“Art of the Dead” – (Movie Review)

By Andrew Buckner

Rating: ***** out of *****.

Art of the Dead (2019), from writer-director Rolfe Kanefsky, is a surreal, wildly entertaining and wickedly inventive work of cinematic horror. It ranks among the best genre pictures of the year. As was the case in earlier Kanefsky productions, such as The Black Room (2017), there are touches of movie masters Dario Argento, Lucio Fulci (such as one gloriously gooey occasion near the midway mark where an image of a slug oozes slime) and Mario Bava. These are unmistakably located throughout the ninety-seven minute project. There is also a first act death scene involving overdrinking that lovingly calls to mind a moment one might see in a feature from Troma Entertainment. Such examples showcase that Kanefsky is clearly inspired. His ability to evoke memories obtained from so many sources is commendable. It increases the varied and effortlessly enjoyable nature of the proceedings.

What is just as gripping is Kanefsky’s theme of the art world. In particular, the artist being underappreciated by his or her audience. This is displayed effectively in the eye-opening and attention-garnering six-minute opening segment. There is also a concentration on the hindrance of critics through the eye of said artist. Such an emphasis adds layers of insight to the proceedings. These gently sewn bits help make the work evermore resonate.

The efficiently paced effort is further propelled to excellence by its engaging plot. It involves a family, the Wilsons, who, unbeknownst to its tragic past, are slowly taken over by the Sinsation Collection. These are an assembly of beautifully rendered paintings that revolve around the seven deadly sins. In so doing, the clan begin to enact the transgressions depicted in the canvases. This is as the handspun portraits individually speak to the members of the kin and use them as pawns in their wicked bidding.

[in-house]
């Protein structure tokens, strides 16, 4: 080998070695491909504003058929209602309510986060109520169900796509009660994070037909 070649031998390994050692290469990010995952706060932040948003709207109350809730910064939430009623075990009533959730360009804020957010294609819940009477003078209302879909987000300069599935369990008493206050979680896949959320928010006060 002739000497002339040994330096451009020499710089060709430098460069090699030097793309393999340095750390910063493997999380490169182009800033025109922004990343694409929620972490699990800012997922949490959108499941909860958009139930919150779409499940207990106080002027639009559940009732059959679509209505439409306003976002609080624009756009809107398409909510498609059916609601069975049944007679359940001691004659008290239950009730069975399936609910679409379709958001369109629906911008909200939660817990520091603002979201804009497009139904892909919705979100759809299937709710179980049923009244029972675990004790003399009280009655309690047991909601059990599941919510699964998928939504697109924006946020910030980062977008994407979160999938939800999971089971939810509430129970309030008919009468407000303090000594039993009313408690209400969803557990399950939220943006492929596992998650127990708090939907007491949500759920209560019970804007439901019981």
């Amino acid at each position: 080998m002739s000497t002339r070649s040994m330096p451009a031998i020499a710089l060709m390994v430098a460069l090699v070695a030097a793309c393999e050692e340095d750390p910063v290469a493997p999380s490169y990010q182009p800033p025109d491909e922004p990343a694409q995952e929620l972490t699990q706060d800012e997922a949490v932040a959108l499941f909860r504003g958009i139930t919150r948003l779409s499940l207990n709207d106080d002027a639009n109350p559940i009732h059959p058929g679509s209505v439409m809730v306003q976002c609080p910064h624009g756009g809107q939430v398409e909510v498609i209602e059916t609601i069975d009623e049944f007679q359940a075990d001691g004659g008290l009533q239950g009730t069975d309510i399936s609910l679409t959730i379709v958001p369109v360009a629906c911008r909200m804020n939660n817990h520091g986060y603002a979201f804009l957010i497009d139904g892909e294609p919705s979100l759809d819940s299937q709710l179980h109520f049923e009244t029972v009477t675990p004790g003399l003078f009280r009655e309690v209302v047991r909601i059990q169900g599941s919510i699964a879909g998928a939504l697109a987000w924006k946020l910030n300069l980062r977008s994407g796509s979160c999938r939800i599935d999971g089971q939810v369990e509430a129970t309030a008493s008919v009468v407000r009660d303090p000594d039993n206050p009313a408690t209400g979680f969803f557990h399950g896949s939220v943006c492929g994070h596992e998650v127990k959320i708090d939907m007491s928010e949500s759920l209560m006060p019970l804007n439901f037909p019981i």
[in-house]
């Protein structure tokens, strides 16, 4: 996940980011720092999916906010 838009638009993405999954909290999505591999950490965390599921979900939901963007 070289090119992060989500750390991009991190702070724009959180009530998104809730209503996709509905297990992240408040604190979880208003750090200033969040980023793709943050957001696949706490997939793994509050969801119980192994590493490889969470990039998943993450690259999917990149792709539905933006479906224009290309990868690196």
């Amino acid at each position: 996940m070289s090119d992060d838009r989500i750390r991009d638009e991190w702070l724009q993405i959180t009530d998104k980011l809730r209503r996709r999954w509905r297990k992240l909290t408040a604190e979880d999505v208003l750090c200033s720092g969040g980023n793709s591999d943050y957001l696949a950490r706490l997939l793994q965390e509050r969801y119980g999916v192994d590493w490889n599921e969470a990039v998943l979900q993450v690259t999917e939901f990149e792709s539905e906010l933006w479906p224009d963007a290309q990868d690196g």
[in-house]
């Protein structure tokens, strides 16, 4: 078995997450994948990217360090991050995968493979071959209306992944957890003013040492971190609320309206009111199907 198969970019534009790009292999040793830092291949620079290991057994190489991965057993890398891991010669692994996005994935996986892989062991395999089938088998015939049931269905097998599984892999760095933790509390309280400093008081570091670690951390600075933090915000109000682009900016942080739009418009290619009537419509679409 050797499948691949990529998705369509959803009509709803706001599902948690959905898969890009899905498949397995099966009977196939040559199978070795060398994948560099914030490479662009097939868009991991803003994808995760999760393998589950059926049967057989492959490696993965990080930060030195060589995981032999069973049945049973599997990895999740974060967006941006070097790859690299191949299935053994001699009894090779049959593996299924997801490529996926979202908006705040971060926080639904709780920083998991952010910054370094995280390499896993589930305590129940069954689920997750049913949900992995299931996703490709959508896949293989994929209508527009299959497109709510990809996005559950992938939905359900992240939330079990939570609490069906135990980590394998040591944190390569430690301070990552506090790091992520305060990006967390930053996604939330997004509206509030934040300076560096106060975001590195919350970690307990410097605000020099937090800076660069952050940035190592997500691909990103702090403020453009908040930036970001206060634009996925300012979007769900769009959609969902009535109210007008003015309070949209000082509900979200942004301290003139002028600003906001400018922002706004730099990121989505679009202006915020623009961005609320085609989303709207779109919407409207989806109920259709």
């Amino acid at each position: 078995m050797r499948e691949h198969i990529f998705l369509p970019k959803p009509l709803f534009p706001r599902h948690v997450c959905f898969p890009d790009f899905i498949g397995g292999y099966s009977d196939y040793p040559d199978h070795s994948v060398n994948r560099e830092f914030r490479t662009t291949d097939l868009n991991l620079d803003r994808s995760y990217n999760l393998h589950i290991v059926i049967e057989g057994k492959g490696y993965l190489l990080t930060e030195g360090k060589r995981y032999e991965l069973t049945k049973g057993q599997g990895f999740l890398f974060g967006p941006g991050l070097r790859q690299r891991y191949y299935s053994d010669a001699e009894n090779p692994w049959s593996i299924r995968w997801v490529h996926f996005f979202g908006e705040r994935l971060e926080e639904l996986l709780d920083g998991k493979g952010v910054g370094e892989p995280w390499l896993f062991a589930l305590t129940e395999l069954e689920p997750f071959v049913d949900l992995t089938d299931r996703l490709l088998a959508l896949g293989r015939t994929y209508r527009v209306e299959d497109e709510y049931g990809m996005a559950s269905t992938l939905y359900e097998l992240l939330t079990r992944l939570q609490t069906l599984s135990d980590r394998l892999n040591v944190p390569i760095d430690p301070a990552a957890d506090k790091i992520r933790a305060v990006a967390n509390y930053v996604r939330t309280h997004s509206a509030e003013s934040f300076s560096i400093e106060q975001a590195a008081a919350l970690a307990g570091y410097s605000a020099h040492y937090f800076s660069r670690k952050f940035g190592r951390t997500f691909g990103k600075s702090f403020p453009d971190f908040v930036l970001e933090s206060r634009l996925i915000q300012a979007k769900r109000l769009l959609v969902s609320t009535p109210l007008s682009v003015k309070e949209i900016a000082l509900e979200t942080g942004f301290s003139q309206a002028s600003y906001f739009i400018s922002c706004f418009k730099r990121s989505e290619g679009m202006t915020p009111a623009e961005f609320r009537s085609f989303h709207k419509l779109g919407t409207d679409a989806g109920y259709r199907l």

From a narrative perspective, Kanefsky’s latest also benefits from a solid and intense third act. It weaves its various plot threads into a spectacularly sinister and satisfying climax. The concluding sequence is intriguing and ominous. It offers the perfect punctuation point for the material. The sections of backstory found in the first sixty minutes mechanize just as well. It serves as engaging exposition. The handling of this attribute adds to the wonderfully bizarre and unpredictable atmosphere of the undertaking.

Kanefsky’s script, from a story by Michael and Sonny Mahal, has the right amount of character focus, development and content. The dialogue is believable and enjoyable. Furthermore, it is brought richly to life by a game cast. Every actor and actress involved with the development delivers with a fantastic performance. Jessica Morris as Gina Wilson, Lukas Hasssel as Dylan Wilson, Richard Grieco as Douglas Winter, Tania Fox as Tiffany Roberts and Tara Reid as Tess Barryman are especially good.

The exercise is just as stalwart from a technical standpoint. The cinematography from Michael Su is colorful and striking. It increases the imaginative and hypnotic essence of the exercise. This can also be said of the smartly utilized visual effects. They were supervised by Clint Carney. Christopher Farrell’s music is moody and masterful. The costume design by Monique Marie Long, editing by Jay Woelfel and the collective contribution from the makeup department is also astounding. These characteristics are all wonder-inducing highlights of this gloriously grim gem.